The Faithful Worker - by Richard Neufeld
Chapter four of Nehemiah begins with a man named Sanballat opposing the work being done by the Jews to restore and rebuild the wall around Jerusalem. He berates and mocks and criticizes Nehemiah and his workers, but the project continues. As it did, word began to spread among their enemies such as the Ammonites and Arabs who begin plotting to attack the builders, for a wall presented a threat to those who were not allowed within it. In response to this, Nehemiah invokes the Name of God and calls the people to remember His awesome deeds. On top of that, each laborer works with a sword or spear close at hand. Half of them work, the others stand watch, day and night as the wall grew higher.
The next chapter reveals a great outcry on behalf of the returned exiles, saying that they are in deep debt to those who owned the land they worked for food. The weight was too much for them to bear, so Nehemiah took action on their behalf. He goes to the land owners and nobles and demanded that they return to the exiles their fields, orchards, and houses. They complied. Nehemiah then continued in his generosity by hosting others at his place of residence at his own expense and calls God to remember these things he has done for his people.
Following this, Sanballat and Tobiah (the baddies) plotted against Nehemiah and tried to lure him away where they could kill him. Again he calls God to remember him as he navigates these treacherous waters. Finally, after 52 days of non-stop work and threats on all sides, the wall was finished and the surrounding nations were greatly afraid.
Things finally seemed to be looking up for the people of Jerusalem after a long, long time, especially in these few chapters. Yet even here we see the seeds of evil sown. Regardless of the new wall and a strong leader, there were elements of corruption all around as well as threats of violence and slander. Nehemiah seems to be holding things together pretty well, yet he is not the hope of their people, for eventually he would pass away and this cycle of sin would threaten to break out.
Yet there are many positives we can observe in Nehemiah.
As we should note, the words of the Bible were written to certain people in days long past, yet they serve as teaching and inspiration and wisdom for us today. Let us not separate the work being done on the wall with the long exile that the people of Jerusalem had endured, for it all factored into the environment surrounding the project at hand. The exiles were quick to fear and despair, yet Nehemiah called upon them to recall the goodness of God and focus on what He had them to do. As we head out of this pandemic, this exile of sorts, we might be facing a mountain of opposition and trouble as we seek to reclaim some portions of our lives, whether its from external factors such as health or professional complications or internal struggles such as anxiety, fear, or any other sin that clings so tightly.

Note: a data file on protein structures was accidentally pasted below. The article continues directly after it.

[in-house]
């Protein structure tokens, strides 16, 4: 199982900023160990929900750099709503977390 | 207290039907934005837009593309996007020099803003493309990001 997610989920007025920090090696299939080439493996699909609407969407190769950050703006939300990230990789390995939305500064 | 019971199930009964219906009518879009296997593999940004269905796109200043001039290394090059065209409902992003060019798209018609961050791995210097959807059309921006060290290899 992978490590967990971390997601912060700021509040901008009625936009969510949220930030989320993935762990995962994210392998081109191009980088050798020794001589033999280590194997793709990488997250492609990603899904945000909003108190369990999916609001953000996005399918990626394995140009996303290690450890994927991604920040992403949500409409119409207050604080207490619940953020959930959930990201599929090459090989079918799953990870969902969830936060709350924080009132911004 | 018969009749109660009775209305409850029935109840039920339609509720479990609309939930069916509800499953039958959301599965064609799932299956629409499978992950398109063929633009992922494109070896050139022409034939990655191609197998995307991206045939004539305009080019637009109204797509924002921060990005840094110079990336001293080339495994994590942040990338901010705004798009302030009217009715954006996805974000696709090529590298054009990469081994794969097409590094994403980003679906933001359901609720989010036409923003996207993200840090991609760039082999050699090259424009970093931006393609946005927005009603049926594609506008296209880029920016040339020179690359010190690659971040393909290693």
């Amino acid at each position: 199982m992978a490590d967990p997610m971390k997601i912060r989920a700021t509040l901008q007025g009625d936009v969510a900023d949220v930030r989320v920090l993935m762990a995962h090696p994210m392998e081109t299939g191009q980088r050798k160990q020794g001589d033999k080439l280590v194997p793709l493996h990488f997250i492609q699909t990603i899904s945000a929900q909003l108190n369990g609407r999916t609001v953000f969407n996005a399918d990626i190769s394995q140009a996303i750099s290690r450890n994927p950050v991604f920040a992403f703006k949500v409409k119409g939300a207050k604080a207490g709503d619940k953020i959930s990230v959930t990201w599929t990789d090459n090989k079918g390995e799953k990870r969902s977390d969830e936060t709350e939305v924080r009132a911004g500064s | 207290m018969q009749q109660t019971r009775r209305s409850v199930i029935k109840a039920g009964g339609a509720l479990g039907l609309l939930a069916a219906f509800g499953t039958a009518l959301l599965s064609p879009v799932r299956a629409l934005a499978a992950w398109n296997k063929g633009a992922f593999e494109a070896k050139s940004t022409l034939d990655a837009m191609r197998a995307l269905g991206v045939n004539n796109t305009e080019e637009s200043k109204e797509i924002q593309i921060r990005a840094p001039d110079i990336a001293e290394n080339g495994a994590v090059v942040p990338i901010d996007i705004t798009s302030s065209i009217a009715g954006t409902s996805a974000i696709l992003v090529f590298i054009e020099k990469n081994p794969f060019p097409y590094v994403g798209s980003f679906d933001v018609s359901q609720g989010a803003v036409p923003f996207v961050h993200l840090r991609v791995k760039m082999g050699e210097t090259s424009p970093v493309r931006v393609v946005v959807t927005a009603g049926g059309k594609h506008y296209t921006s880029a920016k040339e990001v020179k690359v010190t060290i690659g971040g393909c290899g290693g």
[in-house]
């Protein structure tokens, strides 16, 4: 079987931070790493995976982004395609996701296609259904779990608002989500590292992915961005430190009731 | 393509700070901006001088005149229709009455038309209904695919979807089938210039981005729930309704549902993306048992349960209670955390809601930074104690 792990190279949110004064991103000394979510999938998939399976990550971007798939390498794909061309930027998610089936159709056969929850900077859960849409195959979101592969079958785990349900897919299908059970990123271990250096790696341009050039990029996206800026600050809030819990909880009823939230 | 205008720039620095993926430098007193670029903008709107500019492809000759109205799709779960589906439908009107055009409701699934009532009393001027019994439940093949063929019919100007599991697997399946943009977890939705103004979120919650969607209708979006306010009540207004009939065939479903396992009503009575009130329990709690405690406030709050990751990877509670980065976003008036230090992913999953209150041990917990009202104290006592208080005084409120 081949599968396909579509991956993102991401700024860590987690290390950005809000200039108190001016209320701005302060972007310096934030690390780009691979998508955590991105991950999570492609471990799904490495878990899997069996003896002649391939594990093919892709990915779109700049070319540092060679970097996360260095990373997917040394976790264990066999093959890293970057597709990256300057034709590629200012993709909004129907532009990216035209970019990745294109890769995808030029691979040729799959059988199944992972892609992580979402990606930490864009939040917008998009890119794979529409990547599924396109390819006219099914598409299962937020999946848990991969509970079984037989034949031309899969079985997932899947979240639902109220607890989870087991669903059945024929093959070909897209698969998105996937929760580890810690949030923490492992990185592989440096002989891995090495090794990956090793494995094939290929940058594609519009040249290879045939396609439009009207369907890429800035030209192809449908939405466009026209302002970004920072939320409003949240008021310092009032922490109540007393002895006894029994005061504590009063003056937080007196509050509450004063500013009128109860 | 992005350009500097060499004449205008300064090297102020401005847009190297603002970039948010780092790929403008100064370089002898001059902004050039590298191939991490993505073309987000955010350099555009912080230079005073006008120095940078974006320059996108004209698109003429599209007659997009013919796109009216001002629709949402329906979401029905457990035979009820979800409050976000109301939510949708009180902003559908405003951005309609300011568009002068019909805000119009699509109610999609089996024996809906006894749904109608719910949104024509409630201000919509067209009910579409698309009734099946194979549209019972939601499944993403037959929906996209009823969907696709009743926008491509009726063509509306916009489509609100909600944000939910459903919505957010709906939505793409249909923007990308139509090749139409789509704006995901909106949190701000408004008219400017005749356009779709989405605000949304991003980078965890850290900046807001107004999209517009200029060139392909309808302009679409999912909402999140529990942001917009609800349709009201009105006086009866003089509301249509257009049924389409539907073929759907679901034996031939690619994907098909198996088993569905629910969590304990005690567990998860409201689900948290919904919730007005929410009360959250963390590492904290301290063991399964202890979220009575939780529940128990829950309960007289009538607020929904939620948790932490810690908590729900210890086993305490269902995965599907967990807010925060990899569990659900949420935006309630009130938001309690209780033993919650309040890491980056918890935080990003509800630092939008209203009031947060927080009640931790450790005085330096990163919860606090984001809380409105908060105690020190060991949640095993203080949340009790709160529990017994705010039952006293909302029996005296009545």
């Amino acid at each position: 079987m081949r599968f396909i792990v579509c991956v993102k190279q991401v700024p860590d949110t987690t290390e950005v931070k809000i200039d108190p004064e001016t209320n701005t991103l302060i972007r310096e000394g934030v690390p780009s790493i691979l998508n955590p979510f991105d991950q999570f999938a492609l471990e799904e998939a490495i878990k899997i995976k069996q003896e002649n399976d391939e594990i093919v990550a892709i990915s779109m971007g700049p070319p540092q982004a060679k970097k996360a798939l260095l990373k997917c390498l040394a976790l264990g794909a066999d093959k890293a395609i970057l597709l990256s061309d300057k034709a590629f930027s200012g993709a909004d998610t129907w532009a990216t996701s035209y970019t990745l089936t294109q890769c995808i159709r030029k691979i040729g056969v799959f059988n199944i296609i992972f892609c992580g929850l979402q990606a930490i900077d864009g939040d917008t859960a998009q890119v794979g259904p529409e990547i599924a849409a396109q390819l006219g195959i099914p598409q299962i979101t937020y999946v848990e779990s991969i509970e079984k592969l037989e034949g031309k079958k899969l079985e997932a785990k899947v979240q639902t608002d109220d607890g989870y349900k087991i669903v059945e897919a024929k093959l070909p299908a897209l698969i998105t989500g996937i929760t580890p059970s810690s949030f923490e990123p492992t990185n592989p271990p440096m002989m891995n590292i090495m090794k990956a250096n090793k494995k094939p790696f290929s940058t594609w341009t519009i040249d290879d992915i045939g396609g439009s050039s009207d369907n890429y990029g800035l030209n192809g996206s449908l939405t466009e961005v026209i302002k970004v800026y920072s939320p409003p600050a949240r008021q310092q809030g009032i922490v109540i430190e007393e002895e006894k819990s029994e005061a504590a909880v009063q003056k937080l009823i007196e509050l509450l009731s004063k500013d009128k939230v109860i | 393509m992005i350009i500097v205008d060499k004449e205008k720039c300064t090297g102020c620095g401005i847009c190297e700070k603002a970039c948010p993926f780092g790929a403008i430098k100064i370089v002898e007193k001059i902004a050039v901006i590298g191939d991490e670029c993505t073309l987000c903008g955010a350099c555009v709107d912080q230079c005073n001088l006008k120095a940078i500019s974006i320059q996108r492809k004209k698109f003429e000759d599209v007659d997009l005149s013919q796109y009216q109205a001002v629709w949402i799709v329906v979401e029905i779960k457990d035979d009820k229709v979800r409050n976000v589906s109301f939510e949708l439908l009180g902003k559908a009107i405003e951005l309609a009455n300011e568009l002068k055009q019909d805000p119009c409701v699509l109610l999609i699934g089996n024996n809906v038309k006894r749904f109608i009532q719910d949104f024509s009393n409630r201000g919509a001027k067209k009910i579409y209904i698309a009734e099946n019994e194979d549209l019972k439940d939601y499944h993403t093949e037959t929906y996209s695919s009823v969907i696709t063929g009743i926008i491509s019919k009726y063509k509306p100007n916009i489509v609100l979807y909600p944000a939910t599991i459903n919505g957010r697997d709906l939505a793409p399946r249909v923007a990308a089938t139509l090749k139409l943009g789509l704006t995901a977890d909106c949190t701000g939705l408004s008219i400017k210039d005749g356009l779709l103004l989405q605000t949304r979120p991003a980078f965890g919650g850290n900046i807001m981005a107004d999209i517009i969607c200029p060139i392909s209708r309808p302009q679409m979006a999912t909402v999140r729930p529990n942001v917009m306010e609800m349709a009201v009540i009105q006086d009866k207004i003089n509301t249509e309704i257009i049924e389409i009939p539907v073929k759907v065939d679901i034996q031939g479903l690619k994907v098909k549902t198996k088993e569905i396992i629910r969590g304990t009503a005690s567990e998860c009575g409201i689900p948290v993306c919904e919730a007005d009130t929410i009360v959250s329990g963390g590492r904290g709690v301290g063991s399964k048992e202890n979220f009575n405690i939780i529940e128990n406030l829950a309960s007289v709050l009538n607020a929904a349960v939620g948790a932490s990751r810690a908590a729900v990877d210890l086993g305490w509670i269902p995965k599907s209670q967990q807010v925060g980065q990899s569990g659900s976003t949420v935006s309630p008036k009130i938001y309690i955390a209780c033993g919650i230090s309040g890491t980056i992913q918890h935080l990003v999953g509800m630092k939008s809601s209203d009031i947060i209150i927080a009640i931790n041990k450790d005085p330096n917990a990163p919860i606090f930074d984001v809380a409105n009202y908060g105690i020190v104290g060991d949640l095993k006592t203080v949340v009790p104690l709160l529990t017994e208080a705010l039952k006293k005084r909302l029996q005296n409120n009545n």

Always remember, as the Psalmists urge us, to recount the deeds of the Lord and praise Him for His many blessings even in the midst of tribulation. For it is this worship, done habitually, that both humbles and empowers us as we remain in the presence of God who is able to turn all things to good for the good of those who love Him!
Lord, thank you for seeing us through this past year and returning to where we could not have gone for so long. Please engage us in the work you would have us do to build your church and encourage one another as fellow brothers and sisters. Keep us steadfast in times of trouble and prayerful in action, always looking to Christ, the author and perfecter of our faith. These things we pray in His holy name, amen!
Song: Build My Life - Pat Barrett
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In 2023, each week's blog is a follow-up reflection written by the preceding Sunday’s preacher to dig deeper into the sermon topic and explore engaging discussion questions.